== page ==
When you get there, the journey will be over

I’ve always been curious about that Broadway show and movie “A Funny Thing Happened on the Way to the Forum,” and one of these times I’m going to see it.
But in the meantime, I just keep puzzling over its title.
When you think about it, it is a funny thing what all happens “on the way.” We’re rushing to get somewhere and a minor accident that could have been major reminds us how unimportant all that hurry is.
Or we exercise in the morning with a goal of getting to the end of the trail. Then one day as we walk, we’re overtaken by spring beauty; and suddenly lingering seems more important than moving on.
We head toward our car in a crowded parking lot and briefly meet a friend we haven’t seen for months. Or we go shopping for shoes and end up finding the most beautiful purse ever–on sale.
It’s the old question of which is more important–the destination or the journey.
Take yesterday, for example. My destination was to visit a friend who has just changed her place of residence for health reasons. In my hand I held a pretty spring bouquet of fragrant purple lilacs, gracefully drooping bleeding heart, and old-fashioned paper white narcissus.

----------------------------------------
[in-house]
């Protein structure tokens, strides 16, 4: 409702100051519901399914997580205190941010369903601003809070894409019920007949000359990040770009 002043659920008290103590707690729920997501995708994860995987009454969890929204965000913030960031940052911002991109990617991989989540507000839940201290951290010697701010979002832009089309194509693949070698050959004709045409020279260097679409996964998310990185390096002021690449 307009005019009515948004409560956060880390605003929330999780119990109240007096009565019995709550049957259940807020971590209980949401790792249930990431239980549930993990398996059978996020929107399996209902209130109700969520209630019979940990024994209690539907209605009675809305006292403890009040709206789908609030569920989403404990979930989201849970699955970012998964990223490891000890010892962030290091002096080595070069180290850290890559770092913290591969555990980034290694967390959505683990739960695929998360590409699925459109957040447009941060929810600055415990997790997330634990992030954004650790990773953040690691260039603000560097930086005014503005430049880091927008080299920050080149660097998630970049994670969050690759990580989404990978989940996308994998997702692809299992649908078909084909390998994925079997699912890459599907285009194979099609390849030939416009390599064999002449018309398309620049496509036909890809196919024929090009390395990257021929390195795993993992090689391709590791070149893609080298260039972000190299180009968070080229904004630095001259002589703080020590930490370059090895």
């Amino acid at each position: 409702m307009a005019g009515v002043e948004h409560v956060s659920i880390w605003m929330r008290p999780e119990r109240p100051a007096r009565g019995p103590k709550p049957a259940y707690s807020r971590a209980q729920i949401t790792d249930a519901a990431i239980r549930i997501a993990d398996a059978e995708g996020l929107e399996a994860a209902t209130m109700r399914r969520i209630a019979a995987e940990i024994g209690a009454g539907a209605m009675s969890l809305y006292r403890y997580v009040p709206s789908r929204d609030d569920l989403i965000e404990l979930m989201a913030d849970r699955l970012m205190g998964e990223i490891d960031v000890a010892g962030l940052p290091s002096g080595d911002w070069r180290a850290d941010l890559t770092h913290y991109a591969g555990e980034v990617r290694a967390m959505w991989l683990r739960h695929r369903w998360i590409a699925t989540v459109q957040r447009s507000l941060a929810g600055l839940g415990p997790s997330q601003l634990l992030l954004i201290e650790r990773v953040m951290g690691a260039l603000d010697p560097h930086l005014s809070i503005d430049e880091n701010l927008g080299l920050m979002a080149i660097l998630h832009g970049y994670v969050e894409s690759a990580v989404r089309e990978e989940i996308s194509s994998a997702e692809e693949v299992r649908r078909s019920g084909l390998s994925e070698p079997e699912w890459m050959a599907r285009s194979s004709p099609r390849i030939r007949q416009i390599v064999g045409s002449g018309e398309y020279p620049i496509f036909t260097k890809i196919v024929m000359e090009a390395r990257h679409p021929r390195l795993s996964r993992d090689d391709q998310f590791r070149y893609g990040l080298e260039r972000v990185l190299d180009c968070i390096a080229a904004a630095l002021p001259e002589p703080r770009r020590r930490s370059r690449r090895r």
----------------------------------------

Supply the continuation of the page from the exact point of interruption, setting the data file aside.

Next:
But on the way, I got lost in the halls and that’s where I came across a stranger, sitting lonely in her chair. Even though I didn’t know her, I could see exactly what she needed was a little touch of springtime joy so in a burst of boldness, I said, “Would you like to smell my flowers?”
She smelled and beamed, “Lilacs always smell so nice.” And then, I picked off just one little stem.
The bouquet looked as pretty as before, and the stranger was still smiling and sniffing as I went on down the hall.
What happens on the way demands our notice. Because, in fact, what happens on the way is our lives.
A destination, after all, doesn’t have much substance. It’s only the place toward which you’re heading. And when you get there, it no longer will be a destination. Rather, the time will have come to choose a new destination.
The journey, on the other hand, is life. The adventure of getting where you’re going. The fun along the way. The flowers to smell and to share. The kind words to say and to hear. The songs to sing and to write. The gardens to plant. The picnics to plan.
Without question, the most dangerous trap of life is focusing so much on the the destination that we forget to enjoy the journey.
Saving money for your children’s education at the expense of playing games together. Setting out across the country on a long-planned vacation, too hurried to drive 50 miles off the path to see Mount Rushmore in the Black Hills of South Dakota.
Creating the perfect herb garden, working till you drop, but never stopping once to sift the mellow soil through your fingers.
There’s no doubt about it–destinations are incredibly important. Living life without a destination would be like sitting back and enjoying the boat ride, not noticing that you were about to go over Niagara Falls.
But once you’ve chosen your destination, don’t ever waste a single minute of joy and wonder of the journey. Because when you get there, the journey will be over.
Marie Snider is an award-winning health care writer and syndicated columnist.

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